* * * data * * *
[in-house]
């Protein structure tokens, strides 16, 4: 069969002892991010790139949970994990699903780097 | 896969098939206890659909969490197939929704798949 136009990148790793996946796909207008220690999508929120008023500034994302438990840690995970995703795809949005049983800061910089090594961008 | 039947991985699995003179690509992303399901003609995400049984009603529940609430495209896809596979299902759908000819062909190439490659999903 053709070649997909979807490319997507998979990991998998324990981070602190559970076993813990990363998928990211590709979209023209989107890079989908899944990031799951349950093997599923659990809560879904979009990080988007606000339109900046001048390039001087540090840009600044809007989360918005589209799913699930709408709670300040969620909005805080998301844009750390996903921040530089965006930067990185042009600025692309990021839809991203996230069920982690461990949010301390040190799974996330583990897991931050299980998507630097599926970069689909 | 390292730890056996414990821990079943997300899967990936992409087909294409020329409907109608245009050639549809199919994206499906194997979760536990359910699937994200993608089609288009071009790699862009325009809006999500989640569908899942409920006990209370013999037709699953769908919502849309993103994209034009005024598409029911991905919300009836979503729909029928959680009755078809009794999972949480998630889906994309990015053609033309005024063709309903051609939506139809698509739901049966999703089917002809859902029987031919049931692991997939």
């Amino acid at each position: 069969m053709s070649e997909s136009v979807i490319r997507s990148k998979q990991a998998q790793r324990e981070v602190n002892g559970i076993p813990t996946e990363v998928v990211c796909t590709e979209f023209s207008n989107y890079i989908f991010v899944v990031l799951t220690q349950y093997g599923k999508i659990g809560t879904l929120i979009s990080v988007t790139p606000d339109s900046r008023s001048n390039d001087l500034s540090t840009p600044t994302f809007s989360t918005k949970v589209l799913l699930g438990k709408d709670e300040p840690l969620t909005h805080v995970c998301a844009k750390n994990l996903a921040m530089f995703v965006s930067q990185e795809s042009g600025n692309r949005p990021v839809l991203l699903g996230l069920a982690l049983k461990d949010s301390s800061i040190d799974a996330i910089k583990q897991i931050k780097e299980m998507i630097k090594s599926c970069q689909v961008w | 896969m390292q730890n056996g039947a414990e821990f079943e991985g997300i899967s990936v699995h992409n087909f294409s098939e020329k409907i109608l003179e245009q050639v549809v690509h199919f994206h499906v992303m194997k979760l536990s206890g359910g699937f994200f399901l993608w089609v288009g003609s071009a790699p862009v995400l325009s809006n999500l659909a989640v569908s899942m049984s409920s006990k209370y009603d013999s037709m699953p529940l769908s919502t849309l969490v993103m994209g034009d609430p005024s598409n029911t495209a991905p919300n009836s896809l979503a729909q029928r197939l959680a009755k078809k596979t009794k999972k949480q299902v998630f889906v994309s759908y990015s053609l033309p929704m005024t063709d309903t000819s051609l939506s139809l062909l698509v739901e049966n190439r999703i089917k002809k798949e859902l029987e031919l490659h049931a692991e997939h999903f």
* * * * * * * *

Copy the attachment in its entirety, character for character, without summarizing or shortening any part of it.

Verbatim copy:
[in-house]
């Protein structure tokens, strides 16, 4: 069969002892991010790139949970994990699903780097 | 896969098939206890659909969490197939929704798949 136009990148790793996946796909207008220690999508929120008023500034994302438990840690995970995703795809949005049983800061910089090594961008 | 039947991985699995003179690509992303399901003609995400049984009603529940609430495209896809596979299902759908000819062909190439490659999903 053709070649997909979807490319997507998979990991998998324990981070602190559970076993813990990363998928990211590709979209023209989107890079989908899944990031799951349950093997599923659990809560879904979009990080988007606000339109900046001048390039001087540090840009600044809007989360918005589209799913699930709408709670300040969620909005805080998301844009750390996903921040530089965006930067990185042009600025692309990021839809991203996230069920982690461990949010301390040190799974996330583990897991931050299980998507630097599926970069689909 | 390292730890056996414990821990079943997300899967990936992409087909294409020329409907109608245009050639549809199919994206499906194997979760536990359910699937994200993608089609288009071009790699862009325009809006999500989640569908899942409920006990209370013999037709699953769908919502849309993103994209034009005024598409029911991905919300009836979503729909029928959680009755078809009794999972949480998630889906994309990015053609033309005024063709309903051609939506139809698509739901049966999703089917002809859902029987031919049931692991997939």
């Amino acid at each position: 069969m053709s070649e997909s136009v979807i490319r997507s990148k998979q990991a998998q790793r324990e981070v602190n002892g559970i076993p813990t996946e990363v998928v990211c796909t590709e979209f023209s207008n989107y890079i989908f991010v899944v990031l799951t220690q349950y093997g599923k999508i659990g809560t879904l929120i979009s990080v988007t790139p606000d339109s900046r008023s001048n390039d001087l500034s540090t840009p600044t994302f809007s989360t918005k949970v589209l799913l699930g438990k709408d709670e300040p840690l969620t909005h805080v995970c998301a844009k750390n994990l996903a921040m530089f995703v965006s930067q990185e795809s042009g600025n692309r949005p990021v839809l991203l699903g996230l069920a982690l049983k461990d949010s301390s800061i040190d799974a996330i910089k583990q897991i931050k780097e299980m998507i630097k090594s599926c970069q689909v961008w | 896969m390292q730890n056996g039947a414990e821990f079943e991985g997300i899967s990936v699995h992409n087909f294409s098939e020329k409907i109608l003179e245009q050639v549809v690509h199919f994206h499906v992303m194997k979760l536990s206890g359910g699937f994200f399901l993608w089609v288009g003609s071009a790699p862009v995400l325009s809006n999500l659909a989640v569908s899942m049984s409920s006990k209370y009603d013999s037709m699953p529940l769908s919502t849309l969490v993103m994209g034009d609430p005024s598409n029911t495209a991905p919300n009836s896809l979503a729909q029928r197939l959680a009755k078809k596979t009794k999972k949480q299902v998630f889906v994309s759908y990015s053609l033309p929704m005024t063709d309903t000819s051609l939506s139809l062909l698509v739901e049966n190439r999703i089917k002809k798949e859902l029987e031919l490659h049931a692991e997939h999903f």